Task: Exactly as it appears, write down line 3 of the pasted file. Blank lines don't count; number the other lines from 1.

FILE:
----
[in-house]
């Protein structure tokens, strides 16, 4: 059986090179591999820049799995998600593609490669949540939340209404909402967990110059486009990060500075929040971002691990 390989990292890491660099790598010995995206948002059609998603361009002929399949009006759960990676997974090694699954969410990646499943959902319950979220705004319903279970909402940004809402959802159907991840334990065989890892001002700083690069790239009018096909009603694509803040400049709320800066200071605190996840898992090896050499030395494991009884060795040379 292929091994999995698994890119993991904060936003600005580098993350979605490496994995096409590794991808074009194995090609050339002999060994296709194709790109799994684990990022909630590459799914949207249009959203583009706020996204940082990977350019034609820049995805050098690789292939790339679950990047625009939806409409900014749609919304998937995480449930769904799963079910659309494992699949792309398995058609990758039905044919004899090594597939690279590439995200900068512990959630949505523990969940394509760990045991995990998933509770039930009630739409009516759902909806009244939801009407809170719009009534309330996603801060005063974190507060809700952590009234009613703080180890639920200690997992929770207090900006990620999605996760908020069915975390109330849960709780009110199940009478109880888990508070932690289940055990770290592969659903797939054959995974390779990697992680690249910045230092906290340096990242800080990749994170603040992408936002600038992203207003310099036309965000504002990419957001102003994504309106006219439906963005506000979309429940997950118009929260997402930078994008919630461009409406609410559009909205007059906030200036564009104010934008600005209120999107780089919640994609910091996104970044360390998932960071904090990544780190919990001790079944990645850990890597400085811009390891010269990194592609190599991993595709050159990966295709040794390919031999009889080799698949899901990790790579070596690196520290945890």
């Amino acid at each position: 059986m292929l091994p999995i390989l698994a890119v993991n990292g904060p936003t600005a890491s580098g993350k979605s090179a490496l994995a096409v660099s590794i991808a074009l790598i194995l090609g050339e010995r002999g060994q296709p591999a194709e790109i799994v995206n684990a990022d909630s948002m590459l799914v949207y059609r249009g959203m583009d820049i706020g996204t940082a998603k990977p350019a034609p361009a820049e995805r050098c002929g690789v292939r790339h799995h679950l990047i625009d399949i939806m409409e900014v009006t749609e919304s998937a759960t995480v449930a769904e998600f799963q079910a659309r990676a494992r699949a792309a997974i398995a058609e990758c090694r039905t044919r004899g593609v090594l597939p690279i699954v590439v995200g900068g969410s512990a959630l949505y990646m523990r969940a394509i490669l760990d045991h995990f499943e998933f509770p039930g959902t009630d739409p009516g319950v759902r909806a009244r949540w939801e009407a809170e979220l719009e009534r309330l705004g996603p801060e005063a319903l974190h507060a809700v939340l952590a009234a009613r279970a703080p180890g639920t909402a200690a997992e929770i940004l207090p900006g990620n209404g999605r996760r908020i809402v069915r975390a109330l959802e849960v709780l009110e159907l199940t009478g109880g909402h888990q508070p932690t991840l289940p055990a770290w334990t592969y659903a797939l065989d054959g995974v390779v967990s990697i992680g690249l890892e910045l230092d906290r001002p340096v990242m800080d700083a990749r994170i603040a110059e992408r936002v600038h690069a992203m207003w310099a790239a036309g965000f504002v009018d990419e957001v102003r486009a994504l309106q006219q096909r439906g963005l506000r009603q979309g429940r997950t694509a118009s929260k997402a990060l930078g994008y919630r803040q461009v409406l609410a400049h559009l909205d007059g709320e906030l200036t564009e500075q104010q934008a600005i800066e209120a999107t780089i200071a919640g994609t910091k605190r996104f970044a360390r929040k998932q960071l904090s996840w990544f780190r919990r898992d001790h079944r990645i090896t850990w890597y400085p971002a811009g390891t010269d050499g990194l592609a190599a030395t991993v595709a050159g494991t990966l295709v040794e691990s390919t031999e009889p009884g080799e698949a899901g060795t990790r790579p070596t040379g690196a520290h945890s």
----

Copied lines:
């Amino acid at each position: 059986m292929l091994p999995i390989l698994a890119v993991n990292g904060p936003t600005a890491s580098g993350k979605s090179a490496l994995a096409v660099s590794i991808a074009l790598i194995l090609g050339e010995r002999g060994q296709p591999a194709e790109i799994v995206n684990a990022d909630s948002m590459l799914v949207y059609r249009g959203m583009d820049i706020g996204t940082a998603k990977p350019a034609p361009a820049e995805r050098c002929g690789v292939r790339h799995h679950l990047i625009d399949i939806m409409e900014v009006t749609e919304s998937a759960t995480v449930a769904e998600f799963q079910a659309r990676a494992r699949a792309a997974i398995a058609e990758c090694r039905t044919r004899g593609v090594l597939p690279i699954v590439v995200g900068g969410s512990a959630l949505y990646m523990r969940a394509i490669l760990d045991h995990f499943e998933f509770p039930g959902t009630d739409p009516g319950v759902r909806a009244r949540w939801e009407a809170e979220l719009e009534r309330l705004g996603p801060e005063a319903l974190h507060a809700v939340l952590a009234a009613r279970a703080p180890g639920t909402a200690a997992e929770i940004l207090p900006g990620n209404g999605r996760r908020i809402v069915r975390a109330l959802e849960v709780l009110e159907l199940t009478g109880g909402h888990q508070p932690t991840l289940p055990a770290w334990t592969y659903a797939l065989d054959g995974v390779v967990s990697i992680g690249l890892e910045l230092d906290r001002p340096v990242m800080d700083a990749r994170i603040a110059e992408r936002v600038h690069a992203m207003w310099a790239a036309g965000f504002v009018d990419e957001v102003r486009a994504l309106q006219q096909r439906g963005l506000r009603q979309g429940r997950t694509a118009s929260k997402a990060l930078g994008y919630r803040q461009v409406l609410a400049h559009l909205d007059g709320e906030l200036t564009e500075q104010q934008a600005i800066e209120a999107t780089i200071a919640g994609t910091k605190r996104f970044a360390r929040k998932q960071l904090s996840w990544f780190r919990r898992d001790h079944r990645i090896t850990w890597y400085p971002a811009g390891t010269d050499g990194l592609a190599a030395t991993v595709a050159g494991t990966l295709v040794e691990s390919t031999e009889p009884g080799e698949a899901g060795t990790r790579p070596t040379g690196a520290h945890s």